A perspective view of the rear projection screen 1 is shown in FIG. 2. The screen 1 comprises a first substantially rigid, transparent sheet member 2 and a second substantially rigid sheet member 3, which is substantially transparent but may include light diffusing material therein or, alternatively, on a surface thereof. The first and second sheet members 2 and 3 are attached to each other at end portions thereof (not shown). Each of the sheet members has a thickness of about 3.18 mm. The first sheet member 2 includes a first major surface 21 and an oppositely disposed second major surface 22 separated by a body 2B of material. The first major surface 21 provides a plane of incidence for the light 10 emitted from the tube 7. The second major surface 22 provides a plane of emergence for the light. A lenticular array 23 is provided on the first major surface 21. The lenticular lenses on the first major surface 21, of the first sheet member 2, have the function of enlarging the vertical viewing angle. A Fresnel lens 24 is provided by a novel method, described hereinafter, below on the plane of emergence of the second major surface 22 of the first sheet member 2. The Fresnel lens 24 converts the light image from the CRT 7 to form parallel rays which are then incident on the second sheet member 3.
The second sheet member 3 has a first major surface 31 and an oppositely disposed second major surface 32 separated by a body 3B of material. The first major surface 31 provides a plane of incidence for the parallel rays incident on the second sheet member 3. A lenticular array 33 is provided on the first major surface 31 in which the longitudinal direction of the lenticular lenses are arrayed vertically. The second major surface 32, which provides a plane of emergence for the second sheet member 3, is provided with an array of lenticular lenses 35 similar to and aligned along the direction of the lenses 33 on the first major surface 31. The lenticular lenses on the first and second major surfaces 31 and 32, respectively, of the second sheet 3, are orthogonal to the lenticular lenses 23 formed on the plane of incidence on the first major surface 21 of the first sheet member 2. The lenticular lens arrays 33 and 35 on the second sheet 3 enlarge the horizontal viewing angle of the light which is transmitted sequentially throught the sheet members 2 and 3 of the rear projection image display device. Light non-transmitting areas 3N at the boundary portions of the lenticular lenses 35 have flat surfaces on which a light absorbing layer 36 is provided.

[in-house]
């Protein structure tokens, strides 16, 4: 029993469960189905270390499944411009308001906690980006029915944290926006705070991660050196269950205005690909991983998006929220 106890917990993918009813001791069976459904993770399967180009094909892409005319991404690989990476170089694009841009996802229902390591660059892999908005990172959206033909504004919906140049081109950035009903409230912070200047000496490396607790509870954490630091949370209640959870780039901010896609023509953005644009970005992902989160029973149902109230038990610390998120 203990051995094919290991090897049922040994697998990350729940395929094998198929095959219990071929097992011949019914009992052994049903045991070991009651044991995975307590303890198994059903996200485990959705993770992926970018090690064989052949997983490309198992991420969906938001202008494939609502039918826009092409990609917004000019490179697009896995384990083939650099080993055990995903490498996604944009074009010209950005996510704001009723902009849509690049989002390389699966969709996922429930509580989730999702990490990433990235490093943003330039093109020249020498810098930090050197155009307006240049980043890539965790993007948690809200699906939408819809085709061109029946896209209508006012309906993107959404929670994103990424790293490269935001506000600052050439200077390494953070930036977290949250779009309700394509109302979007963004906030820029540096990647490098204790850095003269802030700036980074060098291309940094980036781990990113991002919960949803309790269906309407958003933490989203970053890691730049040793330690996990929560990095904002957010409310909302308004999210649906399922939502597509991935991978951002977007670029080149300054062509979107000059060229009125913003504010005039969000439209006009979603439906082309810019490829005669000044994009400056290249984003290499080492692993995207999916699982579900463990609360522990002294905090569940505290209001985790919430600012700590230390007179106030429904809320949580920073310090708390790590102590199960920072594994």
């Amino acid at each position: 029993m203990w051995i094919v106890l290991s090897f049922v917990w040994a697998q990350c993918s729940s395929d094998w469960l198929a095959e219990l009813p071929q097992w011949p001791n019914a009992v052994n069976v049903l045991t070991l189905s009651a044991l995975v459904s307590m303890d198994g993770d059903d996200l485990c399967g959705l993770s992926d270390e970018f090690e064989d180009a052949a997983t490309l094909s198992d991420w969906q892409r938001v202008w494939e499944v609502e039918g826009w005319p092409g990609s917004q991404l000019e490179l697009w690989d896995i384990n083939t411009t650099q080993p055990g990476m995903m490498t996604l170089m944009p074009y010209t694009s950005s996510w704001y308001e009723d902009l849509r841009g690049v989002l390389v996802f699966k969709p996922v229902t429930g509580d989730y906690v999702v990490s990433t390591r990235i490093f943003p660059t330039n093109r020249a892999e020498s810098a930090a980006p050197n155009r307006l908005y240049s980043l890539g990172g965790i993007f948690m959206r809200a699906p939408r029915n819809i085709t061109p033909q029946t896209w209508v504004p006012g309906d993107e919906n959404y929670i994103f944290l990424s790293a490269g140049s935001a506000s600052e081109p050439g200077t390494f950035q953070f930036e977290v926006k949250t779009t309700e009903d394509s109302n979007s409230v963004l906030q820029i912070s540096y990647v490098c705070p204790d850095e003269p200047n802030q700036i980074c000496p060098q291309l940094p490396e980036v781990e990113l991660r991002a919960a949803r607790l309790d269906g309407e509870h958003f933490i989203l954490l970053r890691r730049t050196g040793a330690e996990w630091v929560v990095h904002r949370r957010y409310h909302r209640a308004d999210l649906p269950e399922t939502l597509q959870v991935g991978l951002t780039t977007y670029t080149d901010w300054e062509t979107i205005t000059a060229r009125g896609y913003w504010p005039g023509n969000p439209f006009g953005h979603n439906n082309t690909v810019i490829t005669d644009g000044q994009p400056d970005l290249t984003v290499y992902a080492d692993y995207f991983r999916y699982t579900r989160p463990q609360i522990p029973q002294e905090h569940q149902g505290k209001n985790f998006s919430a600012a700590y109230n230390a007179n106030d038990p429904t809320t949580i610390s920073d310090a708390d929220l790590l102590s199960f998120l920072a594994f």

The bodies 2B and 3B of each of the first and second members are formed of a sheet of an acrylic or a polycarbonate thermoplastic resin. The lenticular arrays 33 and 35 on the first and second major surfaces 31 and 32 of the sheet member 3 are formed by a known method. For example, the sheet 3, in a heated state, is passed between a roll having a matrix for the geometry of the lenticular lens array 33 for the first major surface 31 and a roll having a matrix for the geometry of the lenticular array 35 for the second major surface 32. By this operation, the lenticular arrays are formed. Alternatively, the sheet 3 is heated and pressed by a platen press using plates provided with the matrices of the geometries of the lenticular lens arrays 33 and 35 for the first and second major surfaces 31 and 32, respectively. The sheet material 3 may contain suitable quantities of light diffusing materials therein or applied to one surface thereof, in the manner described in U.S. Pat. No. 5,066,099, referenced above.